This character bears a significant resemblance to Horváth himself and his own, unsuccessful, efforts to appease the Nazi Reich Chamber of Culture. Horváth withdrew his signature from a protest telegram to the P.E.N. Congress and his commitment to participate in the exile journal Die Sammlung. He was subsequently the subject of much criticism from anti-fascist writers.

The staging of Youth Without God at the Schaubühne adheres to the historical text. In an interview, Ostermeier said that his aim was not to transfer events to the present “one to one”, but rather to see them as a “parable” for “how to pluck up the courage to tell the truth and how this can have an exemplary effect on the spirit of resistance of others.”

In this context, the question of religion is raised, as Horváth’s title suggests. “God is truth”, the teacher explains at the end. Previously, in a splendid conversation with a pastor, he asked why the church is always on the side of the rich. “Because the rich always win,” the pastor says. “The rich will always win because they are more brutal, more deceitful, more ruthless.”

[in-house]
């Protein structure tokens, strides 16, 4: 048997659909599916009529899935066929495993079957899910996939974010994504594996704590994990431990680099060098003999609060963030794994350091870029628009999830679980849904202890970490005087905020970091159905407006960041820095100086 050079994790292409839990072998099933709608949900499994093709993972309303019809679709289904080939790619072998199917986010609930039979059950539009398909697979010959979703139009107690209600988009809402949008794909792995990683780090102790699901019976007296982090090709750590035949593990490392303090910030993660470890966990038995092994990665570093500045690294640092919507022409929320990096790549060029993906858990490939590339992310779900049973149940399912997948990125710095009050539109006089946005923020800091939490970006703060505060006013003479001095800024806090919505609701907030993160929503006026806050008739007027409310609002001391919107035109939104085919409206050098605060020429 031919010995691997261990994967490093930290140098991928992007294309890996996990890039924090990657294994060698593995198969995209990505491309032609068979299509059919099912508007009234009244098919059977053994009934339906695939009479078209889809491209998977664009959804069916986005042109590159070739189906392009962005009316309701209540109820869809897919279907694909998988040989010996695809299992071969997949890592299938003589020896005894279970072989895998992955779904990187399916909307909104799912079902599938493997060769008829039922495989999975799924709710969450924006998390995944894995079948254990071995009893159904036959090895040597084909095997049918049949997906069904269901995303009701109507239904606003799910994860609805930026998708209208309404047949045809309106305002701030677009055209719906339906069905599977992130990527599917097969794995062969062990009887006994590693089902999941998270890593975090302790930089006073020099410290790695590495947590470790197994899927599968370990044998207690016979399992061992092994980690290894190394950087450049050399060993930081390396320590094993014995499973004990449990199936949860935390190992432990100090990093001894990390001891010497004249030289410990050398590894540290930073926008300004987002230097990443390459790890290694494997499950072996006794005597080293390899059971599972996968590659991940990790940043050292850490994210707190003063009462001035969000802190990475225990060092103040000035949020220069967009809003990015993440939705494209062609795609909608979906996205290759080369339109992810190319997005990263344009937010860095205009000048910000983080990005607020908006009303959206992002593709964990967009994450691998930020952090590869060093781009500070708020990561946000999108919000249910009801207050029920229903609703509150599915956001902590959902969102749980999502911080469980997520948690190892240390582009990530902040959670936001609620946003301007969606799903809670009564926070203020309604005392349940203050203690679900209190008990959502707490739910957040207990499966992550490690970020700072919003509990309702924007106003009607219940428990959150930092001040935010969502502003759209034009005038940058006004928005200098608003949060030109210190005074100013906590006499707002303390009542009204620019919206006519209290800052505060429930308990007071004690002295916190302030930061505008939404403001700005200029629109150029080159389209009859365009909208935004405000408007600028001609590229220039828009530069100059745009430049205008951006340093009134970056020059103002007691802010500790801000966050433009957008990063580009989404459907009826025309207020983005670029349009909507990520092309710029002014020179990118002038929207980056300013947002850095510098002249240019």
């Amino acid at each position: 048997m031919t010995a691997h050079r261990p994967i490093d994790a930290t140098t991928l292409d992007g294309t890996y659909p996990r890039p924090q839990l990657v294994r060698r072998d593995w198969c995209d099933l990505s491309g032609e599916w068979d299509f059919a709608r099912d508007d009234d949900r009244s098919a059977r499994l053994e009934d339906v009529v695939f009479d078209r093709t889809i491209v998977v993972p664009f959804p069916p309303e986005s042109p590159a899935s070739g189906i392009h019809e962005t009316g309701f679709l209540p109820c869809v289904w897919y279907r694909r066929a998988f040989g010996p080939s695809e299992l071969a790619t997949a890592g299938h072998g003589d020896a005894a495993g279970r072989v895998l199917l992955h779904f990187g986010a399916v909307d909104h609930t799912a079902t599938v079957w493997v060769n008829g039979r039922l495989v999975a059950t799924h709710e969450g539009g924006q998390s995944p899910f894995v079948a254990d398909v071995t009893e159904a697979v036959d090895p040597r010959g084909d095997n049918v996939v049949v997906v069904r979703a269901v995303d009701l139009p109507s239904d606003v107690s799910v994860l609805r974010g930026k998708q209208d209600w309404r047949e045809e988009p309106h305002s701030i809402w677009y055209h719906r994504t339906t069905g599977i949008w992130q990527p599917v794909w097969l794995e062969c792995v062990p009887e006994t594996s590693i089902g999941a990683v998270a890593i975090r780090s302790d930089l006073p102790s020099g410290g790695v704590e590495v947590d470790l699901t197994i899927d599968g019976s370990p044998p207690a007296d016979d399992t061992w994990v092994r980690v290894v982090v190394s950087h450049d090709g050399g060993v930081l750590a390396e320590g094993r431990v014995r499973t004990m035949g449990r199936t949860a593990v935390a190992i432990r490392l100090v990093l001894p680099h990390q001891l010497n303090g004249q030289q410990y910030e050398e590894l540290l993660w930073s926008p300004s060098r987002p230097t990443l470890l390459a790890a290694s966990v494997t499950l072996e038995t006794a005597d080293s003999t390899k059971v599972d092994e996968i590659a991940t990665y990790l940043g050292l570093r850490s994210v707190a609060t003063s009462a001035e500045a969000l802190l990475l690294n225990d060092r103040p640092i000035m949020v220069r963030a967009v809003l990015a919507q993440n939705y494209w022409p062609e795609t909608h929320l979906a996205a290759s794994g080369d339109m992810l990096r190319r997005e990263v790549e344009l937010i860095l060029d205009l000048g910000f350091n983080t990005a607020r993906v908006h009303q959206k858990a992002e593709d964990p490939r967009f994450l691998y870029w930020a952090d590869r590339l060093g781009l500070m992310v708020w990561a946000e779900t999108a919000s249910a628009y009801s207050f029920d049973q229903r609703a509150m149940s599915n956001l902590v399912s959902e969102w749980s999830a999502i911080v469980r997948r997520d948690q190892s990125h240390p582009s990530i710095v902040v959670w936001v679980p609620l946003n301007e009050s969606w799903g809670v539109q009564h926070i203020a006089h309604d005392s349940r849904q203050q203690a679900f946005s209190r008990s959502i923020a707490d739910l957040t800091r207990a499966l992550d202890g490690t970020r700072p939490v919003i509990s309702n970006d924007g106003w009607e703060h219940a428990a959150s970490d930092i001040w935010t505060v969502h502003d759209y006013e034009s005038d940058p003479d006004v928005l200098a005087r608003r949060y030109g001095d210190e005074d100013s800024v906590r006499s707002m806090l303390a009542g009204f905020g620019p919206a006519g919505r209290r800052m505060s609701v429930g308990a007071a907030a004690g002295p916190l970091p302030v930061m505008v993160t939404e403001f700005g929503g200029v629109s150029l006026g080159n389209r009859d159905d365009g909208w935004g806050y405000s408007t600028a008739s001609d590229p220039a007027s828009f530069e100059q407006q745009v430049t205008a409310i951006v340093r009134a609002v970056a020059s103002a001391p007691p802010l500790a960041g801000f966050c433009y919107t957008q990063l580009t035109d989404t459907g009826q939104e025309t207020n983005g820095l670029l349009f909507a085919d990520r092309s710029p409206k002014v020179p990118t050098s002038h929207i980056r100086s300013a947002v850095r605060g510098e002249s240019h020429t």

The piece ends with the journey of the African (in Horváth’s text, the Negro, as the teacher was secretly called by his students) to “Africa”—a synonym for solidarity with the marginalised and oppressed, be it the poor, Jews, other minorities or refugees from Africa.

Postmodern falsification

The version of Youth Without God shown at the Maxim Gorki Theatre takes an opposite direction. The postmodernist playwright Nurkan Erpulat and the screenwriter Tina Müller, who are highly praised in theatre circles, leave almost nothing left of Horváth’s analysis of petty-bourgeois cowardice faced with fascism.

Horváth’s text has been mutilated, cut down and rewritten. The protagonist is no longer a teacher, and the focus is no longer his inner dialogues, his turmoil and vacillation. Instead, the protagonists are his students who turn the tables on their peers and accuse the older generation of their parents and teachers of being hypocritical representatives of political correctness.